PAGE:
You'll know it's in place when you can put the cap on top of the front channel and the holes line up for the two small screws.

At this point we can finalize the fit of the glass.  Run the window up and down a few times and wiggle it until it moves smoothly through full travel.  Tighten the glass bracket bolt, the rear channel bracket bolts.  Adjust the in/out bolt, then tighten down the outer nut to lock the flange against the door frame.

I then installed the outer window squeegee strip using soapy water and a lot of patience.  You have to insert the rib of the squeegee into the small gap near the end of the outer channel about half an inch at a time, then slide everything forward.  When inserted all the way, I trimmed the rear to properly overlap the rear cap.

I then installed the door card (panel), snapping in the plastic fittings.

I installed the window handle...

and the inside door handle trim.

Finally I installed the door handle / map pocket using two hex key bolts and three small screws along the bottom.  Now it really looks like a door!

Moving back outside, I mounted the side view mirror using the new screws.  Note the original 914 only had a driver's side mirror, not one on the passenger side.  Also, this mirror appears to be non-adjustable...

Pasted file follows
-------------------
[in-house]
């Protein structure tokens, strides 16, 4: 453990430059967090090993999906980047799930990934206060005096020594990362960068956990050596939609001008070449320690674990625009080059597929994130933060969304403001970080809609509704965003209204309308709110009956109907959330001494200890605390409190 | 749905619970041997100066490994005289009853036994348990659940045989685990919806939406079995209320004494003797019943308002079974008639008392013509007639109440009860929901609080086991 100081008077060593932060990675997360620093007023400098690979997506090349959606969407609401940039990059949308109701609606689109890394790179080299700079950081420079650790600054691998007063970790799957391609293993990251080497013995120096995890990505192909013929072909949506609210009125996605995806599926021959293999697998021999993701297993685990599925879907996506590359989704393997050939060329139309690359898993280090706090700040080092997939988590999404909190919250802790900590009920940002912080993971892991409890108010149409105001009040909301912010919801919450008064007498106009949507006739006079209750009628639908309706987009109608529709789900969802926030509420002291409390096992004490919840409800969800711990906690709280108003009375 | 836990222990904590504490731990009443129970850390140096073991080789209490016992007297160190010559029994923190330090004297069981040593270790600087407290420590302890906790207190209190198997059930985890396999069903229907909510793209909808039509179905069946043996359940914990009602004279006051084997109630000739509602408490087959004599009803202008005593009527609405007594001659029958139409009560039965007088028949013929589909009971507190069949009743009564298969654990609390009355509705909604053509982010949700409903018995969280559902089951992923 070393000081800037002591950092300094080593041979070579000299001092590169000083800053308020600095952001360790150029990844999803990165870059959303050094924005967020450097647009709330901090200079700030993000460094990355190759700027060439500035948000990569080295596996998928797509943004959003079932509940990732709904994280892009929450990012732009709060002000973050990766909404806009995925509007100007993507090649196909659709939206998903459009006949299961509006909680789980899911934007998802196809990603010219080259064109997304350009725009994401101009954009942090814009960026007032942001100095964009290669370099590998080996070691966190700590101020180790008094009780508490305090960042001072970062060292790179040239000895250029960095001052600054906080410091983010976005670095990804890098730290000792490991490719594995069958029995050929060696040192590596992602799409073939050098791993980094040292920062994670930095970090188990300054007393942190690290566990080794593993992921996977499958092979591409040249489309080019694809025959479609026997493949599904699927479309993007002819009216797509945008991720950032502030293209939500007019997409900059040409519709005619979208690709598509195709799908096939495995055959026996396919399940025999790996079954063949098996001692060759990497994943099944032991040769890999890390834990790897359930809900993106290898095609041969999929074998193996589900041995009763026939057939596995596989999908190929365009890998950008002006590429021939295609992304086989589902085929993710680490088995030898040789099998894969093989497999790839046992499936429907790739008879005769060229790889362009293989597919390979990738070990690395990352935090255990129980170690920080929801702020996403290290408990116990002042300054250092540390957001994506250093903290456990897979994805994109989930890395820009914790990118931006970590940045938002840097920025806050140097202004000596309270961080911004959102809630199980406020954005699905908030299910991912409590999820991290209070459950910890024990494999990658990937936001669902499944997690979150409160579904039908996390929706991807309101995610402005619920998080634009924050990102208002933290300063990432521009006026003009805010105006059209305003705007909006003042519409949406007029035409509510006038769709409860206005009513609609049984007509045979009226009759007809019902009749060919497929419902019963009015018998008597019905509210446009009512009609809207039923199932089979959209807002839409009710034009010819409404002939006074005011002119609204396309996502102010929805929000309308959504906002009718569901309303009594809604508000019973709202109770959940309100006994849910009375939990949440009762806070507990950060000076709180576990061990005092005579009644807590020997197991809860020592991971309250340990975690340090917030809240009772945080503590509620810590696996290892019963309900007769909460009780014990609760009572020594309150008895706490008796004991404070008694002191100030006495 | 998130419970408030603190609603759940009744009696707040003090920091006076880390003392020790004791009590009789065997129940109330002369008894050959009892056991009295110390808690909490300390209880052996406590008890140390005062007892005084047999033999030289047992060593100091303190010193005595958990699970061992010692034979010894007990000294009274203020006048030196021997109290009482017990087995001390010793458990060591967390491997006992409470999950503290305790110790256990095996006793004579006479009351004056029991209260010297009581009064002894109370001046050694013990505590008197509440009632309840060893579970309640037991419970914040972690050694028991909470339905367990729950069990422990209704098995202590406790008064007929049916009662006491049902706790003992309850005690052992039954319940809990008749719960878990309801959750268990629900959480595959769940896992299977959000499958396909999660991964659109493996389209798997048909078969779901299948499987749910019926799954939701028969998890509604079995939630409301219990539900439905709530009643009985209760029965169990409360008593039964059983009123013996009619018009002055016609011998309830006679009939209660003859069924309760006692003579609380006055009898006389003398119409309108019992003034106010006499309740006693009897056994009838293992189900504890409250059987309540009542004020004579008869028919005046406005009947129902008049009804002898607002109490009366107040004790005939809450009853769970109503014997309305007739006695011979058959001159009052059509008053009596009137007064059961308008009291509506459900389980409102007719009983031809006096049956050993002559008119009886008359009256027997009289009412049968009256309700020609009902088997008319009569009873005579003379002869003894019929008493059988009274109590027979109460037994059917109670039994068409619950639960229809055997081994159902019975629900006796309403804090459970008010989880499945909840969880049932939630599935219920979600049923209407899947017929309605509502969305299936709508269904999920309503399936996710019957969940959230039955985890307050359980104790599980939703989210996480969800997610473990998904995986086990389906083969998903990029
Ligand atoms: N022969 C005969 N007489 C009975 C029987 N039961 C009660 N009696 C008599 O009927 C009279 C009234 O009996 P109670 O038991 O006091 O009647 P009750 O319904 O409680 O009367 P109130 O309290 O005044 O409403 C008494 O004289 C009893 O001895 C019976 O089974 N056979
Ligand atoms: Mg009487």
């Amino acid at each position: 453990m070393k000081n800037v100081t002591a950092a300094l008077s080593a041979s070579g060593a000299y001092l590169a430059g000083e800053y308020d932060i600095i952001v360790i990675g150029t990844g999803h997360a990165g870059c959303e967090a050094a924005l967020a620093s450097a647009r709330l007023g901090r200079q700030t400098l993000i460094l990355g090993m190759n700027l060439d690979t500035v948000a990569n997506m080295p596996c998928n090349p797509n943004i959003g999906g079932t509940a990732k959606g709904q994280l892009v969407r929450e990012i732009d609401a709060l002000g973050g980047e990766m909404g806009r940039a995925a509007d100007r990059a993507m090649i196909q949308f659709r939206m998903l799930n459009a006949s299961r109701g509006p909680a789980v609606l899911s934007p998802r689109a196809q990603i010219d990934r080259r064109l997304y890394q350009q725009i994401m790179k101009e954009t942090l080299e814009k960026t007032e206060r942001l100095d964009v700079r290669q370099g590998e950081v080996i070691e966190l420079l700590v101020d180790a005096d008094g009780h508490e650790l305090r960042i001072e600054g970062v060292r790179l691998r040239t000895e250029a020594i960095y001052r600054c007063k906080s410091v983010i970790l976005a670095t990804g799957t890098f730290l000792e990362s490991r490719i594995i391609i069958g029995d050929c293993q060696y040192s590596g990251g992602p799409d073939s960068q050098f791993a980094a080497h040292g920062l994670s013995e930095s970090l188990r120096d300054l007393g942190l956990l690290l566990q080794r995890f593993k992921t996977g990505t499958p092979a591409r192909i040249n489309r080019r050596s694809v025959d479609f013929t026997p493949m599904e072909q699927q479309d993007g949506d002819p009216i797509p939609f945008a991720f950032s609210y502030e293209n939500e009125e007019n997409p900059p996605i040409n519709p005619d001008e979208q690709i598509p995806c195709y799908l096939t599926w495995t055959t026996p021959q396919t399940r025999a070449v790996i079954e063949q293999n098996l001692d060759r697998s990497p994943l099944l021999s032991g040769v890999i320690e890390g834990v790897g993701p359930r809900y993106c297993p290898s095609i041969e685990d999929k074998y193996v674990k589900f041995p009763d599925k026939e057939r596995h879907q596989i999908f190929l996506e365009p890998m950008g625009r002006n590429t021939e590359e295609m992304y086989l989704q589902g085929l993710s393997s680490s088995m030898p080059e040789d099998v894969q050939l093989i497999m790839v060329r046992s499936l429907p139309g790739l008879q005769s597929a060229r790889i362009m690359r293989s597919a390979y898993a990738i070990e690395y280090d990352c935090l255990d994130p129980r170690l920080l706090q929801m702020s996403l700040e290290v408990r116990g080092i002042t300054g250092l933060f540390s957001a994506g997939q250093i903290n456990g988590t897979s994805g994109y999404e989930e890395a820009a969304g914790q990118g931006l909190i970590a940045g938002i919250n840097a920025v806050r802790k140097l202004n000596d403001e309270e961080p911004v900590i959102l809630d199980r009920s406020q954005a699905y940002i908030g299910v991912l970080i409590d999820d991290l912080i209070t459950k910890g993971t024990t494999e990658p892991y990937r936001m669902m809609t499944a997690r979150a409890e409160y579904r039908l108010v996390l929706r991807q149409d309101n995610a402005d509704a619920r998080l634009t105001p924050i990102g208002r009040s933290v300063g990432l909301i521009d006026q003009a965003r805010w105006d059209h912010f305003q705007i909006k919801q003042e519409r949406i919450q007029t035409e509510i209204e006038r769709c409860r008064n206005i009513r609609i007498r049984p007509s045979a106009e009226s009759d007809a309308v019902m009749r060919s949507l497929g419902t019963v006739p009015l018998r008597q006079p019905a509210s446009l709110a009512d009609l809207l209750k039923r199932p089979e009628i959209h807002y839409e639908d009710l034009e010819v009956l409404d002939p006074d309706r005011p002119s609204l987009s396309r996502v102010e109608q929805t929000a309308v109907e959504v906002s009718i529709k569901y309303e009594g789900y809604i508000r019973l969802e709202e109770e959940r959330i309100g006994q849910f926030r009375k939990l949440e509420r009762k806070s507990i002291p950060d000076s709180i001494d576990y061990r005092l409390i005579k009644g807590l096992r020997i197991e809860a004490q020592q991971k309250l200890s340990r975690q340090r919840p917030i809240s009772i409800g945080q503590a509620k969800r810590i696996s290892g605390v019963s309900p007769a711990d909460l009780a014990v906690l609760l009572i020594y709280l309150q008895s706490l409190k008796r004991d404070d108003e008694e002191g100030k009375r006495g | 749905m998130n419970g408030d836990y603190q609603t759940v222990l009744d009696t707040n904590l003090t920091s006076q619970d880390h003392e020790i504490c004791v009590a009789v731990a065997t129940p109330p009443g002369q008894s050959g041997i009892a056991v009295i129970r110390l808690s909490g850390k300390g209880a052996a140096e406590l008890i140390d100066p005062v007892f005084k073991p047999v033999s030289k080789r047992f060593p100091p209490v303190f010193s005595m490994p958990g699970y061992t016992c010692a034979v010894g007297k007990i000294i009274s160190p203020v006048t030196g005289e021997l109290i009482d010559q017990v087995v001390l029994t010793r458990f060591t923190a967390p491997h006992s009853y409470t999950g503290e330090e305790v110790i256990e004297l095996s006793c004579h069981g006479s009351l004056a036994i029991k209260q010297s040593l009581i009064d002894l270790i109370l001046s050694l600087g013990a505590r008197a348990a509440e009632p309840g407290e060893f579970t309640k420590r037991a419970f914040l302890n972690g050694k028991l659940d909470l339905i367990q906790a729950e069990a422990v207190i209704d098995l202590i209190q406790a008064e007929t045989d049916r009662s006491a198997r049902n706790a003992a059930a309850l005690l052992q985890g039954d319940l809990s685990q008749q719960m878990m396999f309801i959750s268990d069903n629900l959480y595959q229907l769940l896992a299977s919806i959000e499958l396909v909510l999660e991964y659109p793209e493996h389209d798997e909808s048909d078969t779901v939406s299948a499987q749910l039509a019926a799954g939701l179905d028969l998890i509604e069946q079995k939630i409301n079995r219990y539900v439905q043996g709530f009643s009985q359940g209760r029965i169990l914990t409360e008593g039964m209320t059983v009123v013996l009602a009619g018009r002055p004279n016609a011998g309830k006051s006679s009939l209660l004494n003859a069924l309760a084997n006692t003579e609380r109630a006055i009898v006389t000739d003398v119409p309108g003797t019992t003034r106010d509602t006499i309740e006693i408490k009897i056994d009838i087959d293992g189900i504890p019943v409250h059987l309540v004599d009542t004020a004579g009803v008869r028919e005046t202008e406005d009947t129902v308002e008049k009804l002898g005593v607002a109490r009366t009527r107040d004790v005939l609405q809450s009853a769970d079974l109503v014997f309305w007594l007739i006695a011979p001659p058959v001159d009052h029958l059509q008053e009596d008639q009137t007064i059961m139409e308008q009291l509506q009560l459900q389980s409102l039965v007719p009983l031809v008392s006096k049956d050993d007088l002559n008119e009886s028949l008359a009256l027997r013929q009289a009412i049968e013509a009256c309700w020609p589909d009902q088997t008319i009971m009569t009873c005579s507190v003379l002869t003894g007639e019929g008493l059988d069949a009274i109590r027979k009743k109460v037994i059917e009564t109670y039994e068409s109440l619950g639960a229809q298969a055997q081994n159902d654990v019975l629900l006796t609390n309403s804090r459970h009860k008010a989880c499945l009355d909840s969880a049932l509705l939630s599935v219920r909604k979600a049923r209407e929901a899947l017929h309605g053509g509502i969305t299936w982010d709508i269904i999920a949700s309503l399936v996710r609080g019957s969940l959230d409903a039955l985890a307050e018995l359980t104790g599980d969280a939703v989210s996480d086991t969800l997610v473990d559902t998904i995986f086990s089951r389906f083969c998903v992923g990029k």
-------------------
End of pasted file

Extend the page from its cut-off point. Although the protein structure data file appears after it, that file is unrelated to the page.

I then screwed in the latch striker into the frame of the car.  Amazingly, the door closed nicely the first time, and it looks great!  Don't slam it too hard, as the rear vertical window frame rubber gasket isn't installed yet.

Now that I know the process, the passenger door should go more smoothly.  I still have to spend a lot of time cleaning though!

Sunday, January 22, 2012

Front Hood Latch

The front hood latch arrived quickly after I ordered it on eBay.  It was in good shape, but a bit oxidized, so I soaked it overnight in the metal restorer fluid.

I then bolted it into place in the front hood.  I couple of adjustments later, I tightened everything down.

The hood now latches down beautifully, with consistent shot lines all around the hood.  I now consider the front end of the car complete!